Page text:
It’s difficult to estimate how often Pied-billed Grebes use this technique but I’d say I’ve seen several thousand head-first dives for every gradual dive I’ve witnessed. And I’ve never seen any other grebe species do it.

Ron

 

34 comments to “Gradual Diving” Pied-billed Grebe

  • Very interesting behavior Ron. I will look out for this next time I am at the local farm pond. It is funny, before I saw Dick’s comment I thought to myself “Gee, Ron sure has a extensive photographic collection of bird behavior, it would be valuable for researchers around the world”; and then I see Dick’s comment 🙂

  • How fascinating.
    And what a privilege to see – and wonder at.

  • Hi Ron,

    I was interested in your comment that you only see one gradual dive for every thousand other dives. My experience is quite different and I wonder if it has something to do with location. The best place to see Pied-billed Grebe near me is a lake about one mile in circumference in a popular park. There are Grebe here all year, about 10 or so during the summer, growing to double that in the fall with the young. There is a trail all around the lake and there are always walkers, joggers, and bikers on the trail. The Grebe seemed to be used to the people and will sometimes come quite close to shore, usually in an area with lots of brush. If you come up on a Grebe near the shore like this, it will almost always do the gradual sinking. Perhaps incorrectly, I’ve always associated this as an escape mechanism. I have never seen another (Western, Clark’s, Red-breasted, or Horned) Grebe do this.

    • Interesting that you see the behavior so often, John. When I’m with these birds it’s usually at a pond where there’s no one on foot and I’m typically shooting from my pickup so they don’t see me as a potential threat. That may explain why I see it so seldom.

  • Patty Chadwick

    The way that bird can submerge itself like that reminds me of a submarine…it seems impossible. I wonder what they do to make themselves pop to the surface and become buoyant again…I guess they use their feet to propel them up, but how do they restore buoyancy???

    • Patty Chadwick

      On checking out the comments, I see others see the connection to a sub…but the questions remain…

    • Patty, I agree, they probably use their webbed feet to get back to the surface and then separate their feathers to allow more air between them and then refill their air sacs.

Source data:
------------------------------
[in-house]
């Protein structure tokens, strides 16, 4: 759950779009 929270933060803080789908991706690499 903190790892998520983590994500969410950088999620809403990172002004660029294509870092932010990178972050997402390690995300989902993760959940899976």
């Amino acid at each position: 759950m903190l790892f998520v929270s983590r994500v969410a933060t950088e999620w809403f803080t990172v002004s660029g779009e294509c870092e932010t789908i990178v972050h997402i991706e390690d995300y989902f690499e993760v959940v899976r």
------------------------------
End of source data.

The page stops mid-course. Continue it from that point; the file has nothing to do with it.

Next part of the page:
• Diane Bricmont

    Fascinating series, Ron, and I agree with Dick Harlow’s suggestion!

  • Susan Stone

    Fascinating series. I can’t fathom being able to control all those factors individually to be able to make a dive. I wonder if the slow dive is a learned behavior or an innate one?

  • Frank sheets

    Great series Ron. Had never heard of that behavior.

  • Marty K

    Down periscope. Fascinating behavior! I had no idea that birds could do this. Those leg muscles must be incredibly powerful. Absolutely amazing! Thank you, “Teech.” I really enjoy being one of your students. 🙂

  • Judy Gusick

    COOL! Always amazes me the different possible ways animals have to accomplish a given task, 🙂 Great series, Ron.:)

  • Dick Harlow

    WOW! I also have never seen this behavior.
    Excellent behavioral sequence. Please excuse me Ron for hoping you will ‘will’ your behavioral photographs and notes to Cornell Laboratory of Ornithology or some Ornithological organization of your choice. You have a great deal of knowledge backed up with photographic evidence that would be exceptional to the science of Ornithology.

  • Charlotte Norton

    That’s an amazing series of behavioral shots Ron!

    Charlotte

  • Kathy Walters

    This is a behaviour that I haven’t seen. I will have to watch for it next time I see grebes.
    Have you only seen Pied-billed Grebes do this? Thanks for this to us!

  • Hila

    What an amazing series of photos!! Thank you for so for sharing & the explanation.

  • Robert (RJ) Davis

    Absolutely fascinating! Thanks again for sharing your broad experience and insight.

  • Eddie Seal

    Just like a mini submarine.